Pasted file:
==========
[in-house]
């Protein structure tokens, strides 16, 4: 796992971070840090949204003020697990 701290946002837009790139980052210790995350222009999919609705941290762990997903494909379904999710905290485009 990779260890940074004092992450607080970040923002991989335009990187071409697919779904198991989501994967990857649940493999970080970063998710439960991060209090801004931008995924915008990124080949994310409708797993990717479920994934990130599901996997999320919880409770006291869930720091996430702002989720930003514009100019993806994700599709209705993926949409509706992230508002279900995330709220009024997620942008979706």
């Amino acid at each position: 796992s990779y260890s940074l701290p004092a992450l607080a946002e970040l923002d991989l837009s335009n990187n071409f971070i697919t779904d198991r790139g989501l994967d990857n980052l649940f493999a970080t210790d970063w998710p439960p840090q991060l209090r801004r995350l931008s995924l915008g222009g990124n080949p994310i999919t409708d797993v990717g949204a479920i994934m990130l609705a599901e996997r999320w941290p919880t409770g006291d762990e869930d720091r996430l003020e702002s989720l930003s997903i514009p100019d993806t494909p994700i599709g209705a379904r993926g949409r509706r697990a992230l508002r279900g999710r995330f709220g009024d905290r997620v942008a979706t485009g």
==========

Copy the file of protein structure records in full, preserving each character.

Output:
[in-house]
């Protein structure tokens, strides 16, 4: 796992971070840090949204003020697990 701290946002837009790139980052210790995350222009999919609705941290762990997903494909379904999710905290485009 990779260890940074004092992450607080970040923002991989335009990187071409697919779904198991989501994967990857649940493999970080970063998710439960991060209090801004931008995924915008990124080949994310409708797993990717479920994934990130599901996997999320919880409770006291869930720091996430702002989720930003514009100019993806994700599709209705993926949409509706992230508002279900995330709220009024997620942008979706």
């Amino acid at each position: 796992s990779y260890s940074l701290p004092a992450l607080a946002e970040l923002d991989l837009s335009n990187n071409f971070i697919t779904d198991r790139g989501l994967d990857n980052l649940f493999a970080t210790d970063w998710p439960p840090q991060l209090r801004r995350l931008s995924l915008g222009g990124n080949p994310i999919t409708d797993v990717g949204a479920i994934m990130l609705a599901e996997r999320w941290p919880t409770g006291d762990e869930d720091r996430l003020e702002s989720l930003s997903i514009p100019d993806t494909p994700i599709g209705a379904r993926g949409r509706r697990a992230l508002r279900g999710r995330f709220g009024d905290r997620v942008a979706t485009g």